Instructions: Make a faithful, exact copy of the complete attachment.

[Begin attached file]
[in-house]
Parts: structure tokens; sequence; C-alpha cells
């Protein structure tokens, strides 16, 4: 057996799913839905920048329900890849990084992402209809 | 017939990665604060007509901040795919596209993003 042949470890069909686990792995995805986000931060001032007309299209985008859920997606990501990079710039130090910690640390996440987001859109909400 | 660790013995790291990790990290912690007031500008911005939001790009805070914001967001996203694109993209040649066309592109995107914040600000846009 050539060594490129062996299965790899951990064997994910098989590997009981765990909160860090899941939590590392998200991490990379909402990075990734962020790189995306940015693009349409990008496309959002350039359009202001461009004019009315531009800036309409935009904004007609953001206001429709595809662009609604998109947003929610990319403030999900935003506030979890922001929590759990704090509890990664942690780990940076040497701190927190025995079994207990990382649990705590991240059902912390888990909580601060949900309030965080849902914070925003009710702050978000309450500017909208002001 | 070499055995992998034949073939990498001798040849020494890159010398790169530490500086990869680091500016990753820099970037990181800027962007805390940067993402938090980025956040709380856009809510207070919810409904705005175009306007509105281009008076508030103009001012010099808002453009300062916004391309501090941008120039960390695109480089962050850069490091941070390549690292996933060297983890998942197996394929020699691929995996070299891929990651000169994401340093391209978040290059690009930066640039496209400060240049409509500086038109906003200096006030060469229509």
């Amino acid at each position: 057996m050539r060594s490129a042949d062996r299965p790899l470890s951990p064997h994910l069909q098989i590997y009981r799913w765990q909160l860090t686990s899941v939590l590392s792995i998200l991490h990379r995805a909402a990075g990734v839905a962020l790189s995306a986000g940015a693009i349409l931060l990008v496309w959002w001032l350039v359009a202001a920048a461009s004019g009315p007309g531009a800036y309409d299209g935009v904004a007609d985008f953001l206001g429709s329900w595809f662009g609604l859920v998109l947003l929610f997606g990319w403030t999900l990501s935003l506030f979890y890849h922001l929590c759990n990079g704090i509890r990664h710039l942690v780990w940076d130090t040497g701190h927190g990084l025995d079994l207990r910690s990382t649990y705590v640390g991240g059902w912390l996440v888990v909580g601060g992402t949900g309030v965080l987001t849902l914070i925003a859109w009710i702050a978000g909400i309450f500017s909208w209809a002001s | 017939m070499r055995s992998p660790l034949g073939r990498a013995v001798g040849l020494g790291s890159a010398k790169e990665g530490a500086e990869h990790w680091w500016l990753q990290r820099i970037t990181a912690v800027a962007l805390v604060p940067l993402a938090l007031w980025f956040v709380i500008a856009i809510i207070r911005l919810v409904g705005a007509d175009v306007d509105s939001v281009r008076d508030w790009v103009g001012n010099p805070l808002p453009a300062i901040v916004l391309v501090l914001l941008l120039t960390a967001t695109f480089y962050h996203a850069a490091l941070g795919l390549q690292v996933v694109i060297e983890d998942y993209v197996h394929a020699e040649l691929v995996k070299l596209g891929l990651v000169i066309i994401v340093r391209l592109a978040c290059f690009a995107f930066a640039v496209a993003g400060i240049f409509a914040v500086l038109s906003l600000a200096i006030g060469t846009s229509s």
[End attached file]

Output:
[in-house]
Parts: structure tokens; sequence; C-alpha cells
């Protein structure tokens, strides 16, 4: 057996799913839905920048329900890849990084992402209809 | 017939990665604060007509901040795919596209993003 042949470890069909686990792995995805986000931060001032007309299209985008859920997606990501990079710039130090910690640390996440987001859109909400 | 660790013995790291990790990290912690007031500008911005939001790009805070914001967001996203694109993209040649066309592109995107914040600000846009 050539060594490129062996299965790899951990064997994910098989590997009981765990909160860090899941939590590392998200991490990379909402990075990734962020790189995306940015693009349409990008496309959002350039359009202001461009004019009315531009800036309409935009904004007609953001206001429709595809662009609604998109947003929610990319403030999900935003506030979890922001929590759990704090509890990664942690780990940076040497701190927190025995079994207990990382649990705590991240059902912390888990909580601060949900309030965080849902914070925003009710702050978000309450500017909208002001 | 070499055995992998034949073939990498001798040849020494890159010398790169530490500086990869680091500016990753820099970037990181800027962007805390940067993402938090980025956040709380856009809510207070919810409904705005175009306007509105281009008076508030103009001012010099808002453009300062916004391309501090941008120039960390695109480089962050850069490091941070390549690292996933060297983890998942197996394929020699691929995996070299891929990651000169994401340093391209978040290059690009930066640039496209400060240049409509500086038109906003200096006030060469229509």
């Amino acid at each position: 057996m050539r060594s490129a042949d062996r299965p790899l470890s951990p064997h994910l069909q098989i590997y009981r799913w765990q909160l860090t686990s899941v939590l590392s792995i998200l991490h990379r995805a909402a990075g990734v839905a962020l790189s995306a986000g940015a693009i349409l931060l990008v496309w959002w001032l350039v359009a202001a920048a461009s004019g009315p007309g531009a800036y309409d299209g935009v904004a007609d985008f953001l206001g429709s329900w595809f662009g609604l859920v998109l947003l929610f997606g990319w403030t999900l990501s935003l506030f979890y890849h922001l929590c759990n990079g704090i509890r990664h710039l942690v780990w940076d130090t040497g701190h927190g990084l025995d079994l207990r910690s990382t649990y705590v640390g991240g059902w912390l996440v888990v909580g601060g992402t949900g309030v965080l987001t849902l914070i925003a859109w009710i702050a978000g909400i309450f500017s909208w209809a002001s | 017939m070499r055995s992998p660790l034949g073939r990498a013995v001798g040849l020494g790291s890159a010398k790169e990665g530490a500086e990869h990790w680091w500016l990753q990290r820099i970037t990181a912690v800027a962007l805390v604060p940067l993402a938090l007031w980025f956040v709380i500008a856009i809510i207070r911005l919810v409904g705005a007509d175009v306007d509105s939001v281009r008076d508030w790009v103009g001012n010099p805070l808002p453009a300062i901040v916004l391309v501090l914001l941008l120039t960390a967001t695109f480089y962050h996203a850069a490091l941070g795919l390549q690292v996933v694109i060297e983890d998942y993209v197996h394929a020699e040649l691929v995996k070299l596209g891929l990651v000169i066309i994401v340093r391209l592109a978040c290059f690009a995107f930066a640039v496209a993003g400060i240049f409509a914040v500086l038109s906003l600000a200096i006030g060469t846009s229509s």